Last year was full of changes for the investment advisory community. What lies ahead for advisors to do or consider in 2012?
1. Has the firm finalized, filed and provided to its clients its initial written disclosure statement on the new Form 2A?
2. Does the firm have the qualifying assets needed to remain SEC-registered? If not, is it prepared to transition to state registration by filing a Part 1 amendment by March 30, 2012, and transition registration to all required states by June 28, 2012? Remember: Assets over which you do not maintain trading authority generally do not qualify as assets under management on Part 1 of Form ADV, including assets allocated to separate account managers for which you do not retain authority to hire or fire on behalf of the client.
3. Has the firm updated its policies and procedures to reflect substantive regulatory changes resulting from Dodd-Frank? The SEC is becoming adversarial with advisors who fail to update their written policies.
4. Do the firm’s policies and procedures documents reflect the firm’s operations, or have they been purchased from a “one size fits none” consulting firm? If the latter, the firm must review and revise the documents. That is not to say that the firm should not engage or disengage such providers, but only that it requires some additional review and work internally to ensure that they reflect the firm’s practices.
5. Is the firm adequately prepared for a regulatory exam? The scope of the regulatory examination process continues to become increasingly more complex. However, if the firm is adequately prepared to answer all of the issues that will be raised by the SEC during the examination process, the exam should not be painful. Please continue to be mindful that issues uncovered during mock exams conducted by non-law firms are discoverable by regulators and plaintiff’s lawyers, especially any written reports regarding same.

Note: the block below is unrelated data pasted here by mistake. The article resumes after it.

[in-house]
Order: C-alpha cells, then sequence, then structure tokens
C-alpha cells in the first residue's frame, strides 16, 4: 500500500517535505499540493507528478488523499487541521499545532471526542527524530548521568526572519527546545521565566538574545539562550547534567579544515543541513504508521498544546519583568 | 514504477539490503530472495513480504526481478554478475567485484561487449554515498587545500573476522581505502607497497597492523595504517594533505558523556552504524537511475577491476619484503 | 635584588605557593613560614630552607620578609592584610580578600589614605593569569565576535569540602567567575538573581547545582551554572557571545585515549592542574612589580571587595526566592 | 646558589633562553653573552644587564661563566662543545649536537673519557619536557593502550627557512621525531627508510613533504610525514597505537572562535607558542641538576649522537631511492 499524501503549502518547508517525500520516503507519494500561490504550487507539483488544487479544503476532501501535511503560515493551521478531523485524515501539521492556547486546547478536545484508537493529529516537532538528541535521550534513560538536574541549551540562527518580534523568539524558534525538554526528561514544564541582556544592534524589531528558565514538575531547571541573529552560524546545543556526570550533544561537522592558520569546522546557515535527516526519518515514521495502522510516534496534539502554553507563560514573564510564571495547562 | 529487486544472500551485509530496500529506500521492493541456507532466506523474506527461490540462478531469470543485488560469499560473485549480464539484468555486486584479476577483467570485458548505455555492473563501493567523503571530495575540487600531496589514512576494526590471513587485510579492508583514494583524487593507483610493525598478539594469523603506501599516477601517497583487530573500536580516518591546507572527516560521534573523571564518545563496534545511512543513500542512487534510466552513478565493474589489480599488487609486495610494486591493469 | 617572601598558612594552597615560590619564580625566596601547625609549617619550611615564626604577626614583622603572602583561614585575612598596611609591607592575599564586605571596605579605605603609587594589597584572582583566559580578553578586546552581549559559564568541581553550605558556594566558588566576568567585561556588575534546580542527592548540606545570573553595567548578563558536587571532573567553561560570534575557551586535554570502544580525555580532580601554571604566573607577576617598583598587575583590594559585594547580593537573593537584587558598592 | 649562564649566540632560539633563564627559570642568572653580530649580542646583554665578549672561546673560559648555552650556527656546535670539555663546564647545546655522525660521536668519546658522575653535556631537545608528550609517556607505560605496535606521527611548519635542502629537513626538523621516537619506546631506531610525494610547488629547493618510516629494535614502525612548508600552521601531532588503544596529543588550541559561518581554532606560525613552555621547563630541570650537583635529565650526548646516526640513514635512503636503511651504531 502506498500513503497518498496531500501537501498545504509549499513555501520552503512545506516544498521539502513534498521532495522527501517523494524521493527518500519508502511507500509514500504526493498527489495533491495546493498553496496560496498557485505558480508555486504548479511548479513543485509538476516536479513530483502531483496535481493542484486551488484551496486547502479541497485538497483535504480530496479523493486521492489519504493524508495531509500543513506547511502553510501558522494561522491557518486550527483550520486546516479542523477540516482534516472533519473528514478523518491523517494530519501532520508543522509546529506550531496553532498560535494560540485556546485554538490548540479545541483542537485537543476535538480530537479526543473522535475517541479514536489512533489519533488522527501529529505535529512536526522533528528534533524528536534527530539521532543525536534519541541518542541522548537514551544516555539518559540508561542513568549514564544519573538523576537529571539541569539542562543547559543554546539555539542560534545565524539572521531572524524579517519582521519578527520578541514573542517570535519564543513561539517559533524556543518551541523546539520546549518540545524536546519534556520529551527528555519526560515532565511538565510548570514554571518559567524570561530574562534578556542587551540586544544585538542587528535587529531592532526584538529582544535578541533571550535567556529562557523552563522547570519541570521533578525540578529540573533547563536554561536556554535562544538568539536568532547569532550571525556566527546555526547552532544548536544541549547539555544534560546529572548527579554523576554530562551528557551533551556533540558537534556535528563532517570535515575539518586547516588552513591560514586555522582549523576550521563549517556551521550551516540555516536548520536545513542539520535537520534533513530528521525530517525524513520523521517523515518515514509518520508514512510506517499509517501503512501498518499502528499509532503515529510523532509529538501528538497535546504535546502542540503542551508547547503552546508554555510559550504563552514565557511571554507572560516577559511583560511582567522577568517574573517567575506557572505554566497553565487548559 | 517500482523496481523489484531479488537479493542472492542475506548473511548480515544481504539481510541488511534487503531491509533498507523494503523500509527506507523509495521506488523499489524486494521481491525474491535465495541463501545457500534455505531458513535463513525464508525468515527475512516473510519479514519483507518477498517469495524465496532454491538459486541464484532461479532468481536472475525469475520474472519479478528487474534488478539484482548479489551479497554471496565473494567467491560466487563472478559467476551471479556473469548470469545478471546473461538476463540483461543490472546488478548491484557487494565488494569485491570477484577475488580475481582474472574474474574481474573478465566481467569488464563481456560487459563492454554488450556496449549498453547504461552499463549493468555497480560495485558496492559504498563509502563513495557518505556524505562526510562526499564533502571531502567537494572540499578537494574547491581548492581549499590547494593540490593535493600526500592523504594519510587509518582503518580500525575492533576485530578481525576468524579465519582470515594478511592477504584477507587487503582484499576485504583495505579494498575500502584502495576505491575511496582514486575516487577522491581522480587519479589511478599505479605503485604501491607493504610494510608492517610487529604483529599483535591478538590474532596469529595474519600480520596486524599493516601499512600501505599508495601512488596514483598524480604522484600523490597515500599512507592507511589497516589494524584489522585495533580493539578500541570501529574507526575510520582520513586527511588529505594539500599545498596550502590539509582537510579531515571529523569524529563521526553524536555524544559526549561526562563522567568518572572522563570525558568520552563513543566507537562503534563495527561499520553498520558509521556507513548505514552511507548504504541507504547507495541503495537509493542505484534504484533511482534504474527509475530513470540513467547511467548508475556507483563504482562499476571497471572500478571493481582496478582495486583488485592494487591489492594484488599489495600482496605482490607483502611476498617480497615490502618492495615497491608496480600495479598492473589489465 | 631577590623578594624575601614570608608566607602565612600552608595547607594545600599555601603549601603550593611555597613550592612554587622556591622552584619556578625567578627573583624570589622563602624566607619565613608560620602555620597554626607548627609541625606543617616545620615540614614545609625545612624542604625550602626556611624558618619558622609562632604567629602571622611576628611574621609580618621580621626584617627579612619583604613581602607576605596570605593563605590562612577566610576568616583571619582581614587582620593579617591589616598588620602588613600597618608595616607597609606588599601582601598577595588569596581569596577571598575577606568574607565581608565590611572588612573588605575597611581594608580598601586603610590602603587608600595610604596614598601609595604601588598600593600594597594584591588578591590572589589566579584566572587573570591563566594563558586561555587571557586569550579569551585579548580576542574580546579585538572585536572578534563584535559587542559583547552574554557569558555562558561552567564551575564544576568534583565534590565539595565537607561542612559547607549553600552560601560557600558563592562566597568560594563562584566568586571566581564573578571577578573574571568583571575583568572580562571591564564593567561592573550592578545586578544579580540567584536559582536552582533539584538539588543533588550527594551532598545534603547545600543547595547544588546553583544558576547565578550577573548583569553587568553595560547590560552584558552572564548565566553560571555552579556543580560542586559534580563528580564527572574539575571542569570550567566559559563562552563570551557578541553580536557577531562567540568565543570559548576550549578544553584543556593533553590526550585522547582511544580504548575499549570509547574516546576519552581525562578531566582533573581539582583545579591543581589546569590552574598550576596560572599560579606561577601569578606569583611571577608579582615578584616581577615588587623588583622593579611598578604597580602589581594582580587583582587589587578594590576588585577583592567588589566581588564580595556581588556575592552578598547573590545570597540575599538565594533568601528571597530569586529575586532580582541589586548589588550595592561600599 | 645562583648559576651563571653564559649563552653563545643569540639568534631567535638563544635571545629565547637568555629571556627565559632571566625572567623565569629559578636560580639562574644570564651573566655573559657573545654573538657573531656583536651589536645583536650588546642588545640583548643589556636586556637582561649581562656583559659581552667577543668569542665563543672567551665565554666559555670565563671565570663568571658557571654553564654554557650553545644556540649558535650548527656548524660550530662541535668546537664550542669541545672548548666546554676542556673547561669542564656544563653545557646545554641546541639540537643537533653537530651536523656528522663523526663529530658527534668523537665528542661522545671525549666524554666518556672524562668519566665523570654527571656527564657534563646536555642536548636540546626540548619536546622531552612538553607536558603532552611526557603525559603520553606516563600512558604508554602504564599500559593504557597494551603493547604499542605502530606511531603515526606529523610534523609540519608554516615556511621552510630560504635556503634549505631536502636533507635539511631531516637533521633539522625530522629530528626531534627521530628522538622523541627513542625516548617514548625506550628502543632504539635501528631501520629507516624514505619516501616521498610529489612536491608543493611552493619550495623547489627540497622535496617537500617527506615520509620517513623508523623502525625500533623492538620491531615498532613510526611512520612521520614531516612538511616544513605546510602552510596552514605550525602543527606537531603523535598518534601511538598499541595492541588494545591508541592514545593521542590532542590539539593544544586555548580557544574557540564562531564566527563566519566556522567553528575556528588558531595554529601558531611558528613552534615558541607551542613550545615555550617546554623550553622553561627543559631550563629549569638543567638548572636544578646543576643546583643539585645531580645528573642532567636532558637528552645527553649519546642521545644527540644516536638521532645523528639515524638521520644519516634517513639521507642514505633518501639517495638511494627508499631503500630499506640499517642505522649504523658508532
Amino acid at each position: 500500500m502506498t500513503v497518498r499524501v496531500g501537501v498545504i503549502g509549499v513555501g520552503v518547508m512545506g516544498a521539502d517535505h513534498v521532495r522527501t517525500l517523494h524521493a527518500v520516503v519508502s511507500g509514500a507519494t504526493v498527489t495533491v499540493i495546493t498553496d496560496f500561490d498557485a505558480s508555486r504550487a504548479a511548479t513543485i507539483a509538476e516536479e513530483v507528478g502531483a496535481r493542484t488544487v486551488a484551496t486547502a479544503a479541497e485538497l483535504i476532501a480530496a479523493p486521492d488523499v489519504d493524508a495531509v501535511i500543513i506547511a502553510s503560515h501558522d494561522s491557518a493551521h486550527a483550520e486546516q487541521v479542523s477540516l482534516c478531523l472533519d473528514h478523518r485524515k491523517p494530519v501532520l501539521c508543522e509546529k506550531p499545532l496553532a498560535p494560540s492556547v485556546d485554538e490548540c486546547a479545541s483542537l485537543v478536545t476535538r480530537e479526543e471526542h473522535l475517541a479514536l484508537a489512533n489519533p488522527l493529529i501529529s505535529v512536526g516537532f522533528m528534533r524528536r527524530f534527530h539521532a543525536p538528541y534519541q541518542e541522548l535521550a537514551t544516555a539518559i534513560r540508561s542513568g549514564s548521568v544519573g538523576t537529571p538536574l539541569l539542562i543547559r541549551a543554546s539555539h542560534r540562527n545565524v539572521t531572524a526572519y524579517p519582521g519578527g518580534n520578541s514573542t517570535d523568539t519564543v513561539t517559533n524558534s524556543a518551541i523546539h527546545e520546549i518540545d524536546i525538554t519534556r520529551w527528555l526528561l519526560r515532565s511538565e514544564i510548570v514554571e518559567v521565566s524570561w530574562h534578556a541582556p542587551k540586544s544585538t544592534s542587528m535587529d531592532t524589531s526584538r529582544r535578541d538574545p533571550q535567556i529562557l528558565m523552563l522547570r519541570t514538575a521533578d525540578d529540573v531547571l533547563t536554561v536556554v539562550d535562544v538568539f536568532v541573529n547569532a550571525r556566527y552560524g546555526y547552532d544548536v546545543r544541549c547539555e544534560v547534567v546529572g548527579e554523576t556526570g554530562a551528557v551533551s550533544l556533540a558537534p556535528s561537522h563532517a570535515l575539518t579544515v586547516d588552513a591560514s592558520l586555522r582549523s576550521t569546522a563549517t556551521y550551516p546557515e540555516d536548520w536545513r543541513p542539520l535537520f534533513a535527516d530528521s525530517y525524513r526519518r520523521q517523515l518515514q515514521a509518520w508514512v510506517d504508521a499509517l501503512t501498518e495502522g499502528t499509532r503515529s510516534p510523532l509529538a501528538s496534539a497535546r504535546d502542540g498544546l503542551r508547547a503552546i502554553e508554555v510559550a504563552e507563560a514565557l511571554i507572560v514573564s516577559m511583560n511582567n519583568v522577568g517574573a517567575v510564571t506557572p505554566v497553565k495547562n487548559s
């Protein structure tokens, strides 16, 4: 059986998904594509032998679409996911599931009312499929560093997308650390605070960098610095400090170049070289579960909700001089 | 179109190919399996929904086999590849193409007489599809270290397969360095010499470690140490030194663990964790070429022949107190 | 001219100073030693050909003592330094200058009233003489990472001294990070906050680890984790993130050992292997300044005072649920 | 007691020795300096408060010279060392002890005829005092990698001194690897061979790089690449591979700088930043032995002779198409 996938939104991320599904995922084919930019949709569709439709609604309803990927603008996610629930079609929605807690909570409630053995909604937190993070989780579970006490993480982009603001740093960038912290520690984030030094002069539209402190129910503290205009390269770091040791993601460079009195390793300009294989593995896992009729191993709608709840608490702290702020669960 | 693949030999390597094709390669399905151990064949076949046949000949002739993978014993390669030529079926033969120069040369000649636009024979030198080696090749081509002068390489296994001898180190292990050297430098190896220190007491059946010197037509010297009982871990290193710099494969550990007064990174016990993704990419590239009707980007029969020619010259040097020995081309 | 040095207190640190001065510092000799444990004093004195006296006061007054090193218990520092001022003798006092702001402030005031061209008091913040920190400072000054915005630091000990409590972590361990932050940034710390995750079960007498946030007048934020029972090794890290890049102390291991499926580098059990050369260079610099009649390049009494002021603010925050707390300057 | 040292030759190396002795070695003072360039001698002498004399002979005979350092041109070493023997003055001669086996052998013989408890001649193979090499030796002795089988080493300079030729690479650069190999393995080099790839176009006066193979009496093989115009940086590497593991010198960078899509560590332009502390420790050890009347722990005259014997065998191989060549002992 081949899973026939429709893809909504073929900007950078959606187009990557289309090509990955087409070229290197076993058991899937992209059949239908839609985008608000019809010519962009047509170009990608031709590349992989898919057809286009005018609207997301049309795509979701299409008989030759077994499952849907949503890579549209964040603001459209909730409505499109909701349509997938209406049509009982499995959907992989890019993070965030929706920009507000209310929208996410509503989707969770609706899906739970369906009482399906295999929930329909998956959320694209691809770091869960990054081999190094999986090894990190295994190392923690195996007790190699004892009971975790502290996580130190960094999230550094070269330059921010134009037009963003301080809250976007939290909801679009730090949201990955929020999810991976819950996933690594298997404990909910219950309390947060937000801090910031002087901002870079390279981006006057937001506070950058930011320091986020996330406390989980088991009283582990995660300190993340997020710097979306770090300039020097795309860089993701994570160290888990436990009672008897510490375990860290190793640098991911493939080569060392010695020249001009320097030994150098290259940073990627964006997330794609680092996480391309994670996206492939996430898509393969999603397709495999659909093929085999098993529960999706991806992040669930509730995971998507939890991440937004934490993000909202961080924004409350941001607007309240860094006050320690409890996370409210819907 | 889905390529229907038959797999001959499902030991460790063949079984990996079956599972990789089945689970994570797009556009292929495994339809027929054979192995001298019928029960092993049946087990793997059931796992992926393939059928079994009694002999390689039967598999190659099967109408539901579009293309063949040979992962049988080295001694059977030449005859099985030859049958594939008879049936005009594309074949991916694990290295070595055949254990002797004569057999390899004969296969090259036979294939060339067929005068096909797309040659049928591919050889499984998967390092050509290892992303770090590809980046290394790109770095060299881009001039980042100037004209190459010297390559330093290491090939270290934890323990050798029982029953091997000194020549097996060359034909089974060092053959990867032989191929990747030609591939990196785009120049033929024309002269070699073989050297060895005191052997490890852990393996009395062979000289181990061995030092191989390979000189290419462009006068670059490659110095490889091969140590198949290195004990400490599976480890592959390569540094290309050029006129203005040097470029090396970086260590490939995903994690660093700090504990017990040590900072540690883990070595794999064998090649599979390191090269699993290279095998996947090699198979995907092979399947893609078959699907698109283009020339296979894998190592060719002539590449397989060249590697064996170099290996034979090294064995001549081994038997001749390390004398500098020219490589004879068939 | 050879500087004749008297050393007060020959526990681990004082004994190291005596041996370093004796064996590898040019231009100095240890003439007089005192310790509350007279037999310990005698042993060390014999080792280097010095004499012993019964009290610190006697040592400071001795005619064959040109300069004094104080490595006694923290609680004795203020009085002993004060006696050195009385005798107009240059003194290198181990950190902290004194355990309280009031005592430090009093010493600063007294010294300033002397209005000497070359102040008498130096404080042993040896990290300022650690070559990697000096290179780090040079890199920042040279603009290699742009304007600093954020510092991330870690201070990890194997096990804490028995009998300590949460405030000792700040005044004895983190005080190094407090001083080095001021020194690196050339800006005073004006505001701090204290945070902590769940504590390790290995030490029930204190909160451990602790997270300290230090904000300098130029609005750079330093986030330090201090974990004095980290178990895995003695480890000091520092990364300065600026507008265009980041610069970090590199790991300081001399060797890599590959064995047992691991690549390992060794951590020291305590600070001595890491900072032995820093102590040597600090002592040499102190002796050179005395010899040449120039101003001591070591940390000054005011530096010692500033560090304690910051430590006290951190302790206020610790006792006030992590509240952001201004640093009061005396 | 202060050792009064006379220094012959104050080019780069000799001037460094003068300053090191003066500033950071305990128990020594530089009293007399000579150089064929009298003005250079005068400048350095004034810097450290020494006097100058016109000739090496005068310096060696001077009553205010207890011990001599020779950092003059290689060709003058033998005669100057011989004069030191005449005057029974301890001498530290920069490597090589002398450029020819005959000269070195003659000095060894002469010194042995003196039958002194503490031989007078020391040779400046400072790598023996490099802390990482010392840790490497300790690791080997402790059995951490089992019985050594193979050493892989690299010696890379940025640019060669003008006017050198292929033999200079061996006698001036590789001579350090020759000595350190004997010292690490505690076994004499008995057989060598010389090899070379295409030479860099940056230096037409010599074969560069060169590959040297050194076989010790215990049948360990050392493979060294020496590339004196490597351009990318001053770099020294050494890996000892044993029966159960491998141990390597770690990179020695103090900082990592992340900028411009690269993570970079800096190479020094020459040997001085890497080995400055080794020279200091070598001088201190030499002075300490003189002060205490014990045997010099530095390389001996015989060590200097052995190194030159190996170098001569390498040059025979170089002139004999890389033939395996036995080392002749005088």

6. Has the firm continued to reconfirm client investment objectives on an ongoing basis? Does the firm use an investment policy statement? If so, has it been updated to reflect any changes? Correspondingly, does the firm use a “canned” initial client questionnaire? Questions such as “How much of a market decline could you afford or tolerate?” should be reconsidered. Clients never respond by indicating that they can withstand or tolerate large fluctuations or losses—most firms greatly exceeded those parameters during the 2008-2009 correction.
7. Does the firm have clients who may outlive their funds? If yes, what has the firm done to both alert the client and protect itself from potential liability? Although a very sensitive issue, it is one that needs to be squarely addressed and documented.
8. Do the firm’s marketing materials indicate incorrect “assets under management” or promise too much? Not every client will receive the same services. Avoid superlatives such as “comprehensive.” Have your marketing materials reviewed from both a compliance and liability perspective.
9. Has the firm reviewed and updated its advisory agreements? Do they adequately reflect the firm’s practices? Generally, one size cannot fit all client engagements, especially if the firm’s client base or service offerings are diverse.
10. Has the firm reviewed its E&O policy? Are the coverages still adequate given changes in the firm’s practices, service offerings and asset levels? Too many firms are under a false sense of security that the policy covers all of its activities. Read the exclusions and obtain a policy rider or endorsement if necessary to fully protect the firm.
Remember, compliance is not difficult if you understand the rules and how they apply to the firm. Make 2012 the year that you undertake a real review of the adequacy of your compliance processes, disclosure statement, advisory agreements and preparedness for a regulatory examination. If you do so correctly, it will pay dividends.